In the early days of Web 2.0, the arrival of blogs and similar sites heralded an explosion in the number of news feeds we could follow. But such abundance also came at a price: it became increasingly difficult to keep up with all this content without having to browse at length from site to site every day.
In response, a friendly acronym briefly flourished: Rich Site Summary, better known as Really Simple Syndication or RSS. Coupled with a feed reader tool, RSS enables users to quickly scan the headlines and click through only to those stories that pique their interest.
Feed readers were never widely popular, though – they remain the domain of news junkies and other power users. Adding all those RSS feeds to track takes time, and often requires some technical skills. And internet user practices have changed. Reader loyalty to specific news sites has declined, and many now receive a constant stream of news from diverse sources through the social filtering activities of their Facebook and Twitter contacts instead.
As a result, feed readers have fallen out of fashion. Market leader Google Reader was discontinued in 2013 as a result of its declining user base, and while other tools (such as Feedly) have replaced it, they remain speciality products by comparison.
An advertising nightmare
News publishers, incidentally, might have breathed a sigh of relief. Scanning the news headlines in a feed reader necessarily reduces revenues from online advertising. Feed reader users click through to the news site (and thus trigger ad impressions) only for a fraction of all headlines. But then, most modern browsers use some form of ad blocking, so even loyal website visitors no longer reliably generate ad impressions.
Publisher attempts to overcome the limited returns from online ads have also involved a number of other revenue-raising approaches. These include full or partial content paywalls, or subscription- or advertising-supported apps for smartphones and tablets. Neither of these options represent guaranteed success.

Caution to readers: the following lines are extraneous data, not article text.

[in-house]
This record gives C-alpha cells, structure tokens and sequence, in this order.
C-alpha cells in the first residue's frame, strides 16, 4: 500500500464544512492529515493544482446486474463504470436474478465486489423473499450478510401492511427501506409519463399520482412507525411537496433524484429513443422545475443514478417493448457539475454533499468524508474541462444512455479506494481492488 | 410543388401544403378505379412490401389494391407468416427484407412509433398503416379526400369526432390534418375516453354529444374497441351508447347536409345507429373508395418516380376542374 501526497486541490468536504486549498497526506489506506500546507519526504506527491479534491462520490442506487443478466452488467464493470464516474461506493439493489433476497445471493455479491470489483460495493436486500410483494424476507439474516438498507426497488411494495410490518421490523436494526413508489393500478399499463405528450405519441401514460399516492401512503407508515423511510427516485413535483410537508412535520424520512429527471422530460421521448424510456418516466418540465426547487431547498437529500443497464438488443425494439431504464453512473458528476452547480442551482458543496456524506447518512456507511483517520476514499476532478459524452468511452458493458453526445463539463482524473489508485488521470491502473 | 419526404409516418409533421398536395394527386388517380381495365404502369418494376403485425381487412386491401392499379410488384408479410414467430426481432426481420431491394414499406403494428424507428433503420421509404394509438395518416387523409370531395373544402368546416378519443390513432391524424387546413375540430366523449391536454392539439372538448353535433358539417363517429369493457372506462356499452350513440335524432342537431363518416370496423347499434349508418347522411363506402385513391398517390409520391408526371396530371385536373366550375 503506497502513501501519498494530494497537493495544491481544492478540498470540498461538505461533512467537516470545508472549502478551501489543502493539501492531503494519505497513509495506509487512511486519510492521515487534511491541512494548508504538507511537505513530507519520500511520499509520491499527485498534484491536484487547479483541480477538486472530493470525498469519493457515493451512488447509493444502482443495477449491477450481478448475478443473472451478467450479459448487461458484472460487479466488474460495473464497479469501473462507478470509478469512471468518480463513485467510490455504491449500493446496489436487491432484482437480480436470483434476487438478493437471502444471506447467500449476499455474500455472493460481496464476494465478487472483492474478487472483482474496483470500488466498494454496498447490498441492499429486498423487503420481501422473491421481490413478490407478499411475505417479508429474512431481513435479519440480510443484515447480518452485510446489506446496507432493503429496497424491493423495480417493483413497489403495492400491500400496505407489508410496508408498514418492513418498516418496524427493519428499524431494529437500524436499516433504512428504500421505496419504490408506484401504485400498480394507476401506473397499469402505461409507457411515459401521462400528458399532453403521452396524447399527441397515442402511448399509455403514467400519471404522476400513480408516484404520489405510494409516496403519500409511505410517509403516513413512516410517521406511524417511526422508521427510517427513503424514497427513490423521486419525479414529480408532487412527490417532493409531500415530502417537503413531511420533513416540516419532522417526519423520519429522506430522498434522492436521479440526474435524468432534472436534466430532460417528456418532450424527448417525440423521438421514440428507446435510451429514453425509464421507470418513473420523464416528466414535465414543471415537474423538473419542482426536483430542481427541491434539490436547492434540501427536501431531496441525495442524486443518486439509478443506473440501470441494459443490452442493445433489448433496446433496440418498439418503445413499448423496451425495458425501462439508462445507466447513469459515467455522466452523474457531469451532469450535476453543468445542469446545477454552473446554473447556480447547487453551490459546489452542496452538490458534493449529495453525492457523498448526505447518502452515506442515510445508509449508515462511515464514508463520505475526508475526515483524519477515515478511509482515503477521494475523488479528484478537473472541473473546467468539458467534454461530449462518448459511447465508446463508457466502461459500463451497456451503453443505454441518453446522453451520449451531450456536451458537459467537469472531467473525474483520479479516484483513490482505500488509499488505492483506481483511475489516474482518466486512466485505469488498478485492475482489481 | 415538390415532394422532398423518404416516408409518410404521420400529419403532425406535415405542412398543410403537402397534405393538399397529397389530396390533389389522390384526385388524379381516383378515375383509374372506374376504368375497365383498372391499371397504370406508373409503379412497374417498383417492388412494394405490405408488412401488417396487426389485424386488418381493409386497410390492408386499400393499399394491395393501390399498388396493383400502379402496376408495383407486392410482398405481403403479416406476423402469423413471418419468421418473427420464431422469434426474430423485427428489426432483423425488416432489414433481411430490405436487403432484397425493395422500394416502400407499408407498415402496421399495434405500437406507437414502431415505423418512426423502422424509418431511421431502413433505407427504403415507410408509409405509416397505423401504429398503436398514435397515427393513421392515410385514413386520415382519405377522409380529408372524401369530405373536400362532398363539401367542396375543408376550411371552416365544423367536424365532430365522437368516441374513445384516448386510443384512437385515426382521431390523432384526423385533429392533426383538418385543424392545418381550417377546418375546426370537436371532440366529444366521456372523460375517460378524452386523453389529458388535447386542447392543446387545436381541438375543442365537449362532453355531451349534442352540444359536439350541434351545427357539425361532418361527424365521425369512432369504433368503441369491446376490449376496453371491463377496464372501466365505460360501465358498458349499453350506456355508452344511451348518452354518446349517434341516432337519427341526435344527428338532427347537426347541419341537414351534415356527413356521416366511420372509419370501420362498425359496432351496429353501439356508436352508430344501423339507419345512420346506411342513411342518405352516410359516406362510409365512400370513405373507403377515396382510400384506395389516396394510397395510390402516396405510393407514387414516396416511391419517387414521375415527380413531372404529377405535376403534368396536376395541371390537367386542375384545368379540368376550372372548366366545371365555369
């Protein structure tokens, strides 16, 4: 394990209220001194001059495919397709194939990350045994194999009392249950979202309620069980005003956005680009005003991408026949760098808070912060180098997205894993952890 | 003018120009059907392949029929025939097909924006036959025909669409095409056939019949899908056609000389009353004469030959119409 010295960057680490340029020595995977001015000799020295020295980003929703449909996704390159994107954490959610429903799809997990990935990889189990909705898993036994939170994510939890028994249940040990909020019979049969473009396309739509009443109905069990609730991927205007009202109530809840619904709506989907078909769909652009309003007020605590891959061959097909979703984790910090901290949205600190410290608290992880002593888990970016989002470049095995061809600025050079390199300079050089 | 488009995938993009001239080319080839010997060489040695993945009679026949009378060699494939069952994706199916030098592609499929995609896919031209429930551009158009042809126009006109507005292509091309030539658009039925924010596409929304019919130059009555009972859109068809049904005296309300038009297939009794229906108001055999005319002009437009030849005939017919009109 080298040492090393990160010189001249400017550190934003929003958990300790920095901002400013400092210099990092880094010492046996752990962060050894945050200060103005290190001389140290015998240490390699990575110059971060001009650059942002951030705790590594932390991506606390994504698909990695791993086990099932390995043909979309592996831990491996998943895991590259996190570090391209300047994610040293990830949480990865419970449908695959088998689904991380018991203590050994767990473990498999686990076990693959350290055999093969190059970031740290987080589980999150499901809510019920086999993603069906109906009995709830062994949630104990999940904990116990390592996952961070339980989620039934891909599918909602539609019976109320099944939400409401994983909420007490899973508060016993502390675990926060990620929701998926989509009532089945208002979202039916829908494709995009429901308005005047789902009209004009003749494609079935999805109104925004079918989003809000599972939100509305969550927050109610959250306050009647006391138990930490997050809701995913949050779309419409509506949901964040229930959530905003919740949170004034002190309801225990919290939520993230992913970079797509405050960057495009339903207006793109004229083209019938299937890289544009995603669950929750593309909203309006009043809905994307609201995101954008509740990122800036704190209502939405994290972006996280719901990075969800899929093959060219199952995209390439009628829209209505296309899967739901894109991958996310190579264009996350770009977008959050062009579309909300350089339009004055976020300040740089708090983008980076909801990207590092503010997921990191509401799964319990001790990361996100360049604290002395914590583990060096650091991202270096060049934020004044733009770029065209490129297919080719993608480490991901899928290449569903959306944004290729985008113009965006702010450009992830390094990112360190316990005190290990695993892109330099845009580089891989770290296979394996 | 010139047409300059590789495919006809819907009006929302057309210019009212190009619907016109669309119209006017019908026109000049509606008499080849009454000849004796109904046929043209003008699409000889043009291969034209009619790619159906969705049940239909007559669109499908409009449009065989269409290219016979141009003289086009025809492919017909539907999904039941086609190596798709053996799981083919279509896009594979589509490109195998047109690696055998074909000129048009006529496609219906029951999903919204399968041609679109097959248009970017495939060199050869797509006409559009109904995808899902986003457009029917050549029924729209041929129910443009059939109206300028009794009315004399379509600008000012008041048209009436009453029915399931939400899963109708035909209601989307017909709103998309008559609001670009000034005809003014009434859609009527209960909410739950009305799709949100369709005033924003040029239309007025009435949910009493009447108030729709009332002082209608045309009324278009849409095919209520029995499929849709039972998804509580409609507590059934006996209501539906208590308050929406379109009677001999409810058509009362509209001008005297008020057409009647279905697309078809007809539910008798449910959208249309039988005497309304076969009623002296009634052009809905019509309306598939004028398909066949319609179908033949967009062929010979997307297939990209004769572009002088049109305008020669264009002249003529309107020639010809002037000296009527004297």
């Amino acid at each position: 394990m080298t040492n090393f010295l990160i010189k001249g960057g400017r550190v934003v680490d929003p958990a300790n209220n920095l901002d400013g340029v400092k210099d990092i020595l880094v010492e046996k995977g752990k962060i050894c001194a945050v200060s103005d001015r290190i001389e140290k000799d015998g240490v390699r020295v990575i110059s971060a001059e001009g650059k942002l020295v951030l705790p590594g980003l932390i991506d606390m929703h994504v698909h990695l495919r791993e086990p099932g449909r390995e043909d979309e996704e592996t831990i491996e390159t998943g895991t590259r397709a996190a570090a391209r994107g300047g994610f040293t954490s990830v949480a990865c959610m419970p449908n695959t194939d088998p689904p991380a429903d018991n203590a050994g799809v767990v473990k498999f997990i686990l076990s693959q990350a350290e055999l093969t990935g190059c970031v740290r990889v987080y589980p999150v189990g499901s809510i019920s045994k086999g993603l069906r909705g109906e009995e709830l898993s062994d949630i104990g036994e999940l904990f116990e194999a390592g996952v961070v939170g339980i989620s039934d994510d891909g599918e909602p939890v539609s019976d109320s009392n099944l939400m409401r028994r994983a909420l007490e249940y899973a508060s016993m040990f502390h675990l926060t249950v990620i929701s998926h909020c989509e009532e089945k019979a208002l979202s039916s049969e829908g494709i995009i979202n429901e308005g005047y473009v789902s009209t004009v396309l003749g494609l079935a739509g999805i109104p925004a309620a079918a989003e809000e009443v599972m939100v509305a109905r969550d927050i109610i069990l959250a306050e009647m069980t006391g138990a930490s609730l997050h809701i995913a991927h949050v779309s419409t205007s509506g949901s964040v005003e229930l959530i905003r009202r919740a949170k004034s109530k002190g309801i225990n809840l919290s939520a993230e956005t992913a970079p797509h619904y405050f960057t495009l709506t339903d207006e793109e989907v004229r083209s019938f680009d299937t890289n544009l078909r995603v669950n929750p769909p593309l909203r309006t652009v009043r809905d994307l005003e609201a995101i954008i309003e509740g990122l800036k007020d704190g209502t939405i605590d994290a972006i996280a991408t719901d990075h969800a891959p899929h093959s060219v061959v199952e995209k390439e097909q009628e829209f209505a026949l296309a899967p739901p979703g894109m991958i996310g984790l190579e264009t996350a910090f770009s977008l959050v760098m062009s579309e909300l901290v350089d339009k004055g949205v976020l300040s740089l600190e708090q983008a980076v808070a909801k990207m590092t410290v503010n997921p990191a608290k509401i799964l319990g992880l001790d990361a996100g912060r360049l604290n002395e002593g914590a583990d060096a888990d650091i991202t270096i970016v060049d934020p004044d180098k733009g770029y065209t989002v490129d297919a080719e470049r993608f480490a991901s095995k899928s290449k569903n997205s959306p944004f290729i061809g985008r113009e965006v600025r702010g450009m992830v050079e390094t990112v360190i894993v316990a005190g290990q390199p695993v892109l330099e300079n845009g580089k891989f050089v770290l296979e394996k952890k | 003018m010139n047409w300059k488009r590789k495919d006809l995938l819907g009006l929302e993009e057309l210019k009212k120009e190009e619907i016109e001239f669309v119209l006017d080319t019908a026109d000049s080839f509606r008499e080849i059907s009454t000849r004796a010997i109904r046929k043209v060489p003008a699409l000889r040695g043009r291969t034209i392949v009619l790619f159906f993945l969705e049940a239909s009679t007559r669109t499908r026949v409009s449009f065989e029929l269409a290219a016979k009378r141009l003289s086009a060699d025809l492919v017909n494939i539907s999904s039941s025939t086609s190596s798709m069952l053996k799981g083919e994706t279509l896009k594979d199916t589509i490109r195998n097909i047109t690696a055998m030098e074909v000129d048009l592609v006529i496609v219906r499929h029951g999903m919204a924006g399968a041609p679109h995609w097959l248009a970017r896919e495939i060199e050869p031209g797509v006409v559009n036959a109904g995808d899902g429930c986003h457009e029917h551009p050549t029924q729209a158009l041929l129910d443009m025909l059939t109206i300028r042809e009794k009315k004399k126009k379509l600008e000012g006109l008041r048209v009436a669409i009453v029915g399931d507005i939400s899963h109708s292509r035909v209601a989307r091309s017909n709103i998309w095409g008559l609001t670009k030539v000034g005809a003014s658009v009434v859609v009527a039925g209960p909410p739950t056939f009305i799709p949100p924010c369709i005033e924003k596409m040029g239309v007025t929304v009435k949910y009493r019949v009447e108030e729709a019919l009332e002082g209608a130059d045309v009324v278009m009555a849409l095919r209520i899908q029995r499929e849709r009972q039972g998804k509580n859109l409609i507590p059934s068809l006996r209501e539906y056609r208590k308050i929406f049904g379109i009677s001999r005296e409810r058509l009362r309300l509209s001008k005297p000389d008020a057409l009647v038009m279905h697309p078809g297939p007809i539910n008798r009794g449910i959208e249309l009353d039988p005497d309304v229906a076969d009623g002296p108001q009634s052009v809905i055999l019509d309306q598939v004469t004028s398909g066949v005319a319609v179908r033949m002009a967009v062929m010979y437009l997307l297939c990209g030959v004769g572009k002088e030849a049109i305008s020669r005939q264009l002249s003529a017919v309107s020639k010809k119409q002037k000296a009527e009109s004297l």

Unless the paid content is unique, paywalls tend to drive users to the competition (such as the news sites of public service media). News apps may look great, but often fail to offer the convenience and flexibility of reading news on the web. Plus, users may end up having to switch between half a dozen news apps from different sources.
Apple loves simplicity
This messy state of affairs looks set to be disrupted by Apple News, a new default app to be provided with the latest version of Apple’s mobile operating system, iOS 9, on September 16.
Until Apple’s own Apple News Format standard becomes available, the new app will use RSS feeds to retrieve content from its publishing partners. It will serve, in essence, as a modern take on the feed reader, providing a standardised interface to the latest content from news and other online publishers.
But while users of RSS tools can add the feeds they want, Apple News will offer only the content of those publishers it has signed up to the service. This creates a walled garden of news sources, and eventually perhaps an opportunity for Apple to request a payment from publishers seeking to be included. Pre-release information indicates that joining Apple News as a publisher is free, but there is no guarantee it will remain so.
For ordinary users interested in mainstream news sources, this may not matter much, but it does position Apple as the ultimate gatekeeper of publishers. Apple will be able to censor content, as it also does in the App Store – and it remains to be seen how the company will exercise that role.
Down the track, the proprietary Apple News Format is set to offer more fully featured news experiences than RSS itself is able to do. In particular, while it remains possible to click through to an original article on a publisher’s site, users can also choose to read it, reformatted to fit their screen, within the app itself.
If the majority of users choose to remain within the app, this further reduces the publishers’ takings from on-site ads, of course, but in return also enables them to generate revenue from any in-app advertising they might choose to run. This, however, also means that Apple itself, through its iAd advertising service, positions itself as a quasi-monopolist advertising provider for news content delivered through Apple News – a position of considerable power if Apple News becomes widely popular.
Given the popularity of iOS devices, minor publishers might even be tempted to forego the web altogether. They could push their content exclusively to Apple News, in the same way many iOS (and Android) apps are no longer scaled-down versions of desktop software, but stand-alone products designed to utilise the native affordances of these portable hardware platforms. Such exclusive content could become a major drawcard for Apple News, but also makes these publishers entirely dependent on Apple’s platform.
Ultimately, Apple News constitutes a powerful play at the online news market, by a company with the resources to pull it off. At the same time, we would do well to remember that Apple’s own apps have at times failed to compete with third-party offerings. Many iOS users still haven’t forgiven the company for the disastrous shortcomings of the original Apple Maps app, for example, and are quickly replacing Apple’s own apps with more appealing alternatives as they upgrade from one iOS version to another.
If Apple News can escape that fate and become popular with iOS users, though, it could thoroughly upset the prevailing but unstable balance of relationships between publishers, readers, and advertisers.